This article is written by Shaily Garg, a Fourth year B.Com. LLB (Hons.) Student of University Institute of Legal Studies, Panjab University, Chandigarh.
The present case deals with the performance of the Contract under the Sale of Goods Act, 1930. The parties to any contract are bound to perform their obligations under the contract. So far as a contract of sale of goods is concerned, it is the duty of the seller to deliver the goods and of buyers to accept and pay for them in accordance with the terms of the contract of sale. If the contract between the parties does not provide anything different, then according to Section 32 of the Sale of Goods Act, 1930, the delivery of the goods and the payment of the price are concurrent conditions, which mean that the seller shall be ready and willing to deliver the goods to the buyer in exchange for the price, and the buyer shall be ready and willing to pay the price in exchange for the delivery of the goods. This case was filed in 1986 in Patna High Court and judgment was pronounced by a former chief justice of India S.S Sandhawalia.
Facts of the Case
The petitioner, Vishnu Sugar Mills Limited was a registered company under the Companies Act, 1956 and owns a sugar factory for more than 30 years where sugar is produced through the vacuum pan process. The production and sale of the sugar are controlled by the provisions of the Sugar Control Order, 1966, issued under Section 3 of the Essential Commodities Act, 1955 according to which 65 percent of the total production of sugar by the producers, including that of the petitioner company is administered and controlled by Government and called as ‘levy sugar’, which the petitioner is bound to sell to the respondent Corporation i.e. Food Corporation of India who is the biggest buyer of sugar and having a monopoly to buy the levy sugar only from those producers requisitioned by the law. The remaining 35 percent of the production of sugar is called the ‘free sugar’ which is allowed to be sold in the open market by private negotiations.
For this sale and purchase of sugar, a uniform procedure for payment has been decided by both the parties and duly communicated but later on the respondent unilaterally changed the procedure of payment for the sugar purchased. In that latest procedure, sugar has to be first delivered to the representatives of the respondent Corporation, thereafter a bill issued by such representative after delivery be presented to the District Manager of the Corporation who would prepare a cheque and send it to the producer of Sugar. This new procedure was causing a considerable delay in the payment after the delivery of sugar by the petitioner company. Hence, aggrieved by this a petition was filed by the petitioner in the Civil Court which was dismissed at the admission stage itself. Therefore, a writ petition was filed by the petitioner corporation before Patna High Court was heard by a full bench.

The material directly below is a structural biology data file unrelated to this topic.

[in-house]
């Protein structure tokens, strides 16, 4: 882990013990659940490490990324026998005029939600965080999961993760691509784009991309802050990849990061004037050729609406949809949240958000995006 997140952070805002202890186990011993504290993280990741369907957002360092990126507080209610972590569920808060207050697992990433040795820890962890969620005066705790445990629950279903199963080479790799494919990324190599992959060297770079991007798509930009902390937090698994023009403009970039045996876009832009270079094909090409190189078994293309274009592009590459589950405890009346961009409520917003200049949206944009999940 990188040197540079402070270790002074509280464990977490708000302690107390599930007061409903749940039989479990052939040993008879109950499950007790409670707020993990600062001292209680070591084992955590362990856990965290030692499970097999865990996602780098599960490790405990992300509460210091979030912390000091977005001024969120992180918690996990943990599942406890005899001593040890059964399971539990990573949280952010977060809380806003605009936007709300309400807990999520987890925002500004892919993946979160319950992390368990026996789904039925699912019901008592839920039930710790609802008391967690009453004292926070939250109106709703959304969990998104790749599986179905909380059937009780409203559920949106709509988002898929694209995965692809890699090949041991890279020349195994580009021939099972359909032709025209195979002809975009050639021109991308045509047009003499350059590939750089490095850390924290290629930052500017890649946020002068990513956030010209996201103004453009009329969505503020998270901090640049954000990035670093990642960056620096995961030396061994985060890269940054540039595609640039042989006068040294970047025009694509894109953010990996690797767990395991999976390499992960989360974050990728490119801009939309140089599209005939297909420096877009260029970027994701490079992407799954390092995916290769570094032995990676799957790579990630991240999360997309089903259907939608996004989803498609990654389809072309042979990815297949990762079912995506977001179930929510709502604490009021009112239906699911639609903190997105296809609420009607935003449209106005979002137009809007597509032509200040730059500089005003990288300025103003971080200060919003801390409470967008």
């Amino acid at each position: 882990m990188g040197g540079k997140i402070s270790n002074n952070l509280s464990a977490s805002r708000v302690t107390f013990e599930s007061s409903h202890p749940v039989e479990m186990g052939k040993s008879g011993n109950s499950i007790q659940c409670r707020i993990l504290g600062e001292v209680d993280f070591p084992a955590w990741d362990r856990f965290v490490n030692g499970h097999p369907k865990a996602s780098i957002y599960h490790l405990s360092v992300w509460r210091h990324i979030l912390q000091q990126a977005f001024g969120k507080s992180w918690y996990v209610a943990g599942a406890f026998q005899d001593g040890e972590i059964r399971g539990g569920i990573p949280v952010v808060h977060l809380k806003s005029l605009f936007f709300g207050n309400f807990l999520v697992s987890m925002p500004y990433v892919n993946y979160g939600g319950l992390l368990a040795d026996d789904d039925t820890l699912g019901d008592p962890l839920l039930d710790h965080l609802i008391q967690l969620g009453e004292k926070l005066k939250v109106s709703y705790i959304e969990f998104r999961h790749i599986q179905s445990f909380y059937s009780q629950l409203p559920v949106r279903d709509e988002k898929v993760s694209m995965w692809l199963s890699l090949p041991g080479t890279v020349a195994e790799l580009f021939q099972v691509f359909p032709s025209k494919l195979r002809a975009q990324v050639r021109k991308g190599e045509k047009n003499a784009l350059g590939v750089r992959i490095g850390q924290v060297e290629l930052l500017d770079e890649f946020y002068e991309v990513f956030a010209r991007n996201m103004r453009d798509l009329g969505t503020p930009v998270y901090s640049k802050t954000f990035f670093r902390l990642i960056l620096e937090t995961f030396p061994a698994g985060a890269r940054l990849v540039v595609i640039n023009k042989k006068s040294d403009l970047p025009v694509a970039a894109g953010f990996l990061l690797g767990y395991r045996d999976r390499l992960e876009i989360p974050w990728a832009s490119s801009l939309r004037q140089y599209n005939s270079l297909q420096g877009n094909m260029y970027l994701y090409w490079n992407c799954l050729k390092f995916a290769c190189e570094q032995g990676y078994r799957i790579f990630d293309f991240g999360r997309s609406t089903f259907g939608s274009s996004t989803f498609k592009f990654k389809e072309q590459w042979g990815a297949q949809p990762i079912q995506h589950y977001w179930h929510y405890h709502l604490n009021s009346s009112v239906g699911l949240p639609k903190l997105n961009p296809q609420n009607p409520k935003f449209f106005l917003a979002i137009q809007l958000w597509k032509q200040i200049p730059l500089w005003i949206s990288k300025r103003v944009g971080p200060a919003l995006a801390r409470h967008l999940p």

Issues of the Case
Whether the petitioner is entitled to the payment of the price for the delivery of sugar to the Respondent Corporation?
Contentions of the Parties
It was contended by the counsel on behalf of the petitioner that the respondent is not following the previous order of the Civil Court and withholding the payment of the price to the petitioner for three days or more. The petitioner is bound to deliver sugar to the Corporation irrespective of payment as a matter of right.
On the contrary, it was contended by the counsel on behalf of the respondent that in the earlier direction of the High Court, the payment has to be made within three days from the date of the submission of the delivery or dispatch documents to the Corporation and petitioner cannot seek a review or revision of such direction. Also, the payment procedure is according to the instructions and circulars issued by the head office of the Corporation and the Government of India.
Observations/ Decision of the Court
It was observed by the Court that the payment of the price and the delivery of goods are the concurrent conditions. The law in the context of a compulsory sale envisages a great emphasis on the tender of price against delivery unless it has been otherwise agreed upon. The petitioner was always inconsistent upon the conditions laid down in the procedure of payment of price because once the delivery has been made, the payments should not be held up and deferred at the whims of the officials of the respondent Corporation, as it should be paid immediately once the delivery is completed. There had been no claim for advance payment but payment at the time of delivery of goods. Also, where there is a compulsory sale of sugar under a statute i.e. Sugar Control Order, 1966, and there is no agreement regarding the time of payment or delivery of sugar, then there should be concurrent tender of price against the delivery, as envisaged under Section 32 of the Sale of Goods Act, 1930 and hence, a different procedure adopted by the Food Corporation of India was bad in law and was quashed.
It was concluded that where there are practical difficulties in the concurrent payment to the sellers, then their delivery cannot be rejected on this mere ground of non-payment of price. This practical inconvenience should be resolved by the buyer himself because it is not one-way traffic. Such practical difficulties cannot override the statutory provisions with regard to sales either by a reciprocal arrangement or compulsory sale by the statute. In order to resolve all sorts of practical difficulties, in the ways of both buyers and sellers, such statutory provision as Section 32 of the Sale of Goods Act, 1930 has been inserted in the Statute books and mandates the concurrent tender of price against the delivery of goods.